Typhoon Mangkhut: despite swaying high-rises, Hong Kong structures are built to handle strong winds, experts say
Windows are a bigger concern, especially if they have been fitted too tightly and have no room to expand
As buildings swayed and windows shattered under the impact of Typhoon Mangkhut on Sunday, the Hong Kong government and experts were quick to assure residents the city’s architecture had been constructed to deal with strong winds.
One of the buildings worst hit by the typhoon – which caused the highest signal No 10 to be up for about 10 hours – was One Harbourfront, an office complex in Hung Hom that had dozens of windows smashed.
How badly were windows broken in One Harbourfront in Hung Hom, Hong Kong? Took these 30 mins ago. Glasses everywhere and I mean literally everywhere. @SCMPNews #Manghkut If wind blows they can hurt ppl easily pic.twitter.com/X01V8dE1ju
— Phila Siu (Bobby) (@phila_siu) September 16, 2018
Vincent Ho Kui-yip, a former president of the Institute of Surveyors, said the design of high-rise buildings took strong winds into consideration.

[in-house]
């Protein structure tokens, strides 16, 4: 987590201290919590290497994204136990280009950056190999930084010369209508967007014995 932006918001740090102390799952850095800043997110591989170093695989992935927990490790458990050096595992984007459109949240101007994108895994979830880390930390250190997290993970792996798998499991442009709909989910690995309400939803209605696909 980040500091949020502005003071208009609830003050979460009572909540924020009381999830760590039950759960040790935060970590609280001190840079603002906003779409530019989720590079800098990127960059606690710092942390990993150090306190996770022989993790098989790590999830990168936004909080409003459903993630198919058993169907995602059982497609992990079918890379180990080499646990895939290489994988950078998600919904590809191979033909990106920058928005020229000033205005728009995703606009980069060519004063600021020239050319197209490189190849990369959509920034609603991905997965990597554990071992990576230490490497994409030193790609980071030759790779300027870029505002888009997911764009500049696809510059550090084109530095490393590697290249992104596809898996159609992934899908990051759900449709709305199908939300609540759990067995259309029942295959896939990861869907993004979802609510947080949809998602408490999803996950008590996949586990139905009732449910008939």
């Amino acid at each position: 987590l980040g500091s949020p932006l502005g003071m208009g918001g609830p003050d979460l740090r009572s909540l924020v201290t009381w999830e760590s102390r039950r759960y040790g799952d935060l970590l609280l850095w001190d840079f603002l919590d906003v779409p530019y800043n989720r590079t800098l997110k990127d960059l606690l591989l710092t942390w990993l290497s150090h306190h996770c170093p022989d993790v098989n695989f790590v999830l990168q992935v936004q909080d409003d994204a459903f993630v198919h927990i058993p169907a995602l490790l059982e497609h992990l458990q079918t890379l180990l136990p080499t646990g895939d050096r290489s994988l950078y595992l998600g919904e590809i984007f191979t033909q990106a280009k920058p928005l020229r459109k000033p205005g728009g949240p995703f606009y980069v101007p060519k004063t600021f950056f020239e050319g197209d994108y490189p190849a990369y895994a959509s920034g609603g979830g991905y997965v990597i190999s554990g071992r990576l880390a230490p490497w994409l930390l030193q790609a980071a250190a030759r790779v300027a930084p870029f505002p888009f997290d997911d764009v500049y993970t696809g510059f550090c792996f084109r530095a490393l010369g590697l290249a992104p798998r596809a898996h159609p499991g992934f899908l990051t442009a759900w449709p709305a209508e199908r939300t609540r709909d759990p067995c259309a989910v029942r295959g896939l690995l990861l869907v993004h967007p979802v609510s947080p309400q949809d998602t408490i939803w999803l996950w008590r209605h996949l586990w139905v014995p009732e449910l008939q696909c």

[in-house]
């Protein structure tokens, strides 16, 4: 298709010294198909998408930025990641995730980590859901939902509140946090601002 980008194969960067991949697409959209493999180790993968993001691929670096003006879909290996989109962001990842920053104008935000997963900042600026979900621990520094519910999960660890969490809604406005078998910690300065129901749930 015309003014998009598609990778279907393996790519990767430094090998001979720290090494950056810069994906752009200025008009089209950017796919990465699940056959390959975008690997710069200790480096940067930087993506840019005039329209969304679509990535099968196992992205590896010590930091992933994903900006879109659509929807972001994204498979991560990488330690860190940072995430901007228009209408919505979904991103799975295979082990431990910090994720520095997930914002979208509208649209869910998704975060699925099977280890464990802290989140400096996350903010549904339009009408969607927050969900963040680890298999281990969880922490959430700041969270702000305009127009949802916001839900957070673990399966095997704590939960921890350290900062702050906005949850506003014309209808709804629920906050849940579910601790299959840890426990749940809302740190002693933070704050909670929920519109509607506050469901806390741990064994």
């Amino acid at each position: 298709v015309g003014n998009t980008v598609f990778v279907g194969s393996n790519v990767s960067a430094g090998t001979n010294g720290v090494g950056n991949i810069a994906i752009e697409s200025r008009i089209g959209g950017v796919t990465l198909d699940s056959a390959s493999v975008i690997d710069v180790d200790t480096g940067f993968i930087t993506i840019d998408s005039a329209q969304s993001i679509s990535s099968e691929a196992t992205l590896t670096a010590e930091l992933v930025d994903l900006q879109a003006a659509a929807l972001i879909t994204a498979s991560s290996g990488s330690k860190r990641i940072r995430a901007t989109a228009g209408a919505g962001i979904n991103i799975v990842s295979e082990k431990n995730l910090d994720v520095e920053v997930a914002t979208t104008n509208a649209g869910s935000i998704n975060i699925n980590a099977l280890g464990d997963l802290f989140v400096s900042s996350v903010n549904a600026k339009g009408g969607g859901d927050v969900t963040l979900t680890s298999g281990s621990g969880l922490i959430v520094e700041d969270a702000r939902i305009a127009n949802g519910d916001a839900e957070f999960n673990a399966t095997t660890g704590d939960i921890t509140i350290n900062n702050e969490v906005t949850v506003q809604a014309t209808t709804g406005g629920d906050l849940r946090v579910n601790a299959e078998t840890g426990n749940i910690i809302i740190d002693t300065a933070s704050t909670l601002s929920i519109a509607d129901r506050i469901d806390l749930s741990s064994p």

“Swaying is normal, the problem is whether the degree is too large,” he said.
While acknowledging the safety could only be decided on a case-by-case basis, Ho said the overall structure for most buildings in Hong Kong should be able to cope with winds.
He said windows were a bigger concern.
“If [windows are] fitted too tightly and there is no space for them to expand and contract, they might crack.”
Veteran engineer Greg Wong Chak-yan said that, for the past 20 years, windows in Hong Kong had to meet a standard regulated by the Buildings Department and that even bigger ones had been sent to laboratories for testing.
“There are tens of millions of windows in Hong Kong and there could be many reasons why they break, such as them not having been repaired after many years,” he said.
He stressed the number of breakages was still low.
A Buildings Department spokeswoman said all private buildings were required to be capable of safely sustaining a wind load, stated in the Code of Practice on Wind Effects in Hong Kong 2004.
“Private buildings designed to comply with [the code] should be able to withstand a wind load of magnitude as large as that of Typhoon Mangkhut,” she said.
She added the department did not compile separate figures for shaking buildings during typhoons.
Ho advised those who had a window shatter to leave the room and close the door. If all the windows were smashed in a flat, it was unsafe to stay there.
One resident in a 14th-floor Mid-Levels flat said he could feel his home swaying slightly in the afternoon.
“It felt a bit like being in a boat,” the 58-year-old said. “I felt a little bit dizzy.”